When Erin and I were here in May, we roamed the area around our Kumasi hotel hunting for a church but never found one. Well, I found one in Ankaase today. The Methodist church is about a five-minute walk from the mission house where I am staying so there was no excuse to miss Sunday services. Evans, the school headmaster’s son, came to get me about 9 a.m. and we walked the red dirt road and were just in time for the start of the service. I understood very little since most of it was spoken in Twi, the regional language, but the music had a good beat and you could dance to it. Which many did, not including me. We sang a peppy rendition of “It Is Well With My Soul,” which I’ve never thought was a song that you could move to, but they did. The preacher was a woman (love those Methodists) who I think brought it home, although I couldn’t understand a bit of it. I was tempted to join in the “amen” chorus, but I thought that might look phony. Here’s an idea for a first-time visitor welcome: have them come to the front of the sanctuary, hand them a mike, and ask them to tell you why they have come. My explanation was meant with blank stares since I don’t speak Twi, but they were very kind to welcome me and all in all, it was a good two-hour Sunday morning service. Short, by African standards I’m told. I wish I had taken better photos, but I was already looking conspicuous and walking around with a camera didn’t seem the thing to do.
We finished visiting our children today, Kadri, Kamariatu, and Beatrice. By the way, we’re looking for sponsors for Kamariatu and Beatrice. Kamariatu lives with her brother (Kadri) and mother. The mother, Fatima, has been abandoned by her husband, who offers no support for the children. She is uneducated and sells soup to help bring in money. This is the little boy who was just sure I was taking him home with me when we visited in May. They are precious children and they were thrilled to get their gifts. I’m hopeful Kamariatu can figure out the Pez dispenser.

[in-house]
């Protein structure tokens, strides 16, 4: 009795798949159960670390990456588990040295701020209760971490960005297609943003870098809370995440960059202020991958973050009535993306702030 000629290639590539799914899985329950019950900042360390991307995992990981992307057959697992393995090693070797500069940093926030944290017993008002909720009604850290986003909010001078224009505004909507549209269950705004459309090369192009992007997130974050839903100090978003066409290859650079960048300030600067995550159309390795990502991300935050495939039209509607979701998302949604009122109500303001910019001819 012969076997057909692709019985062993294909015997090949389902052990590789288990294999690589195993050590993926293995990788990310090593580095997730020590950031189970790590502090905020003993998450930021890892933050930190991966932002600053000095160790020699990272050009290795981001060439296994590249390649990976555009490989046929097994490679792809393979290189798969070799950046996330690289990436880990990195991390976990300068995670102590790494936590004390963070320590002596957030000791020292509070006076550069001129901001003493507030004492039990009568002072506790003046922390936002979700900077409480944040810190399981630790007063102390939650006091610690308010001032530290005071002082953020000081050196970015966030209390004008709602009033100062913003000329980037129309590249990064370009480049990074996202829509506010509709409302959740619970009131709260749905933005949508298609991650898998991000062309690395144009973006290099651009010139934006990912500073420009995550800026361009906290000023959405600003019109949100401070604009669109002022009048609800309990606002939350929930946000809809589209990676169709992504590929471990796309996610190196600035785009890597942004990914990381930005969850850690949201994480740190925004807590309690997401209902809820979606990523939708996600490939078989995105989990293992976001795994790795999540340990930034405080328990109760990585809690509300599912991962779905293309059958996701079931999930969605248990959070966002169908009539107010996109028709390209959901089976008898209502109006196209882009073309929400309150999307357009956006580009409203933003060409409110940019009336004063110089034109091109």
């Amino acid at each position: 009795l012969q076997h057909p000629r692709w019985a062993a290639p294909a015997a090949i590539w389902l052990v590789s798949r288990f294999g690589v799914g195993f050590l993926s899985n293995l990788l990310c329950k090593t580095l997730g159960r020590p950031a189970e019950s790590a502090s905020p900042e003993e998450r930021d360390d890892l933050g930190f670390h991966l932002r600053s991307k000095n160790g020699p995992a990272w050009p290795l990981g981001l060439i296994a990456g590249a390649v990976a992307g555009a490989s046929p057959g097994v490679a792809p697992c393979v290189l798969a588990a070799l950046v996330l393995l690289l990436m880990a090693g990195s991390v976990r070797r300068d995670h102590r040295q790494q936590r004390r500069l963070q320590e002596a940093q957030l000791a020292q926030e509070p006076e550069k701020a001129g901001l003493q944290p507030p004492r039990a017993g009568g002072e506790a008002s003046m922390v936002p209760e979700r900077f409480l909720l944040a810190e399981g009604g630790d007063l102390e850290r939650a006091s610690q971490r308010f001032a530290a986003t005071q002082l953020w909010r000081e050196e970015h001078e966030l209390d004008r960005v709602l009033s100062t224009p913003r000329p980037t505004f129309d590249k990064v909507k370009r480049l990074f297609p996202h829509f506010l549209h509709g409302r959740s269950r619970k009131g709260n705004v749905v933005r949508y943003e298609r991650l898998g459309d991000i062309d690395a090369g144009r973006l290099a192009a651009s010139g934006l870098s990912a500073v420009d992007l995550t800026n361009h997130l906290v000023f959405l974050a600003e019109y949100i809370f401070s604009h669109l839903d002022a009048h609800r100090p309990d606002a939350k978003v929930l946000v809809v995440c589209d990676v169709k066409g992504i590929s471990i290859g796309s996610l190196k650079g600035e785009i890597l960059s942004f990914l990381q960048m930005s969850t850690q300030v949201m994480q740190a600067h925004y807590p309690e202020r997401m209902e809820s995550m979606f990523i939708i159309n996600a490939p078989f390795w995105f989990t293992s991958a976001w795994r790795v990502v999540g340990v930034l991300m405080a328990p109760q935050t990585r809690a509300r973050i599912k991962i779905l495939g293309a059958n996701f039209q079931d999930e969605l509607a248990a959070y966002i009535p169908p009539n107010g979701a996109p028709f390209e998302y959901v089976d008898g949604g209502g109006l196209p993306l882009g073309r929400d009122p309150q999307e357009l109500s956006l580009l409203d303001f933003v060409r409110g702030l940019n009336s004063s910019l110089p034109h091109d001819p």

And then, as we were walking to the next house, we ran into none other than the Ankaase village’s Queen Mother. Each village has a Queen Mother, who is never the wife of the King, but actually appoints him (nice!). The Queen Mother also helps look after the women in the village. It was a privilege to meet Nana Konadu Ababio, although the next time I take a picture with a Queen Mother I’m remembering that we don’t want a taxi as the backdrop. Kind of ruins the moment.
And lastly, we went to visit Beatrice. We’re also looking for a sponsor for her. She lives with her grandmother because her father died and her mother is farming in another village. The mother sends money when she can, but not often enough. Beatrice’s grandmother, Liz, is trying very hard to take care of about six grandchildren – some of them Beatrice’s cousins. The surroundings were tough to see. We pray for these children every day (Alison prays for every child by name each evening before bed), but to see up close where they live brings into focus the great needs of these families. Grandmother Liz is tired, I could see it in her eyes, but the women take care of the families here. It’s just the way it is. Grandmothers, mothers, and aunts carry the burden, often alone, of making sure these children are fed, clothed and educated. And for many of them, it’s an uphill climb.
I so admire these women, and I think that perhaps they are all Queen Mothers.
For those of you who donated computers and funds for computers, they all made it here safely and we will be making the presentation on Tuesday. I have a great videographer who will be capturing everything on film. On our first day here I handed the video camera to Evans with little explanation about how it works (because I really don’t know), and he’s figured it out and captured some great footage of our time with the kids. Leave to a 21 year-old to know a Canon video camera by intuition.
So I’m off to bed. Tomorrow we’ll spend most of the day at the school (I think). The electricity has been on all day, so I’m preparing myself for what tomorrow might bring. Thank you for your prayers and words of encouragement. It’s been a good day, and tomorrow will be another one. Until then, goodnight from Ankaase.